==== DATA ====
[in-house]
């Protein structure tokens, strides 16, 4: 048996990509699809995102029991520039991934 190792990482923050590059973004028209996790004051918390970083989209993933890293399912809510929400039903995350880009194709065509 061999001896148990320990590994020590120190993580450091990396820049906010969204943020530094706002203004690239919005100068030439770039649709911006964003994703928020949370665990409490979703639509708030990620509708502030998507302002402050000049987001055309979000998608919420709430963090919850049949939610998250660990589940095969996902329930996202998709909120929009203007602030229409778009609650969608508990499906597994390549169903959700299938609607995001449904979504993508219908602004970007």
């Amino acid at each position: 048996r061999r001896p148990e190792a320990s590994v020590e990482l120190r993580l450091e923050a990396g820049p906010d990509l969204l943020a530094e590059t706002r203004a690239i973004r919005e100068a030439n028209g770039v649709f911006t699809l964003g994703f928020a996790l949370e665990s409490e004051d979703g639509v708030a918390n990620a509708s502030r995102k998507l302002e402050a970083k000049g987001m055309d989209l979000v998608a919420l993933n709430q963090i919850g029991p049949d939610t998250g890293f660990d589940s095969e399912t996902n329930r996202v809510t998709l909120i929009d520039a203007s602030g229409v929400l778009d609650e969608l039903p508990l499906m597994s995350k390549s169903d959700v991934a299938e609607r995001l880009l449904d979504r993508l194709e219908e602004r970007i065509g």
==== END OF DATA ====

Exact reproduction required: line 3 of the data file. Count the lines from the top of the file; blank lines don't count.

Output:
């Amino acid at each position: 048996r061999r001896p148990e190792a320990s590994v020590e990482l120190r993580l450091e923050a990396g820049p906010d990509l969204l943020a530094e590059t706002r203004a690239i973004r919005e100068a030439n028209g770039v649709f911006t699809l964003g994703f928020a996790l949370e665990s409490e004051d979703g639509v708030a918390n990620a509708s502030r995102k998507l302002e402050a970083k000049g987001m055309d989209l979000v998608a919420l993933n709430q963090i919850g029991p049949d939610t998250g890293f660990d589940s095969e399912t996902n329930r996202v809510t998709l909120i929009d520039a203007s602030g229409v929400l778009d609650e969608l039903p508990l499906m597994s995350k390549s169903d959700v991934a299938e609607r995001l880009l449904d979504r993508l194709e219908e602004r970007i065509g």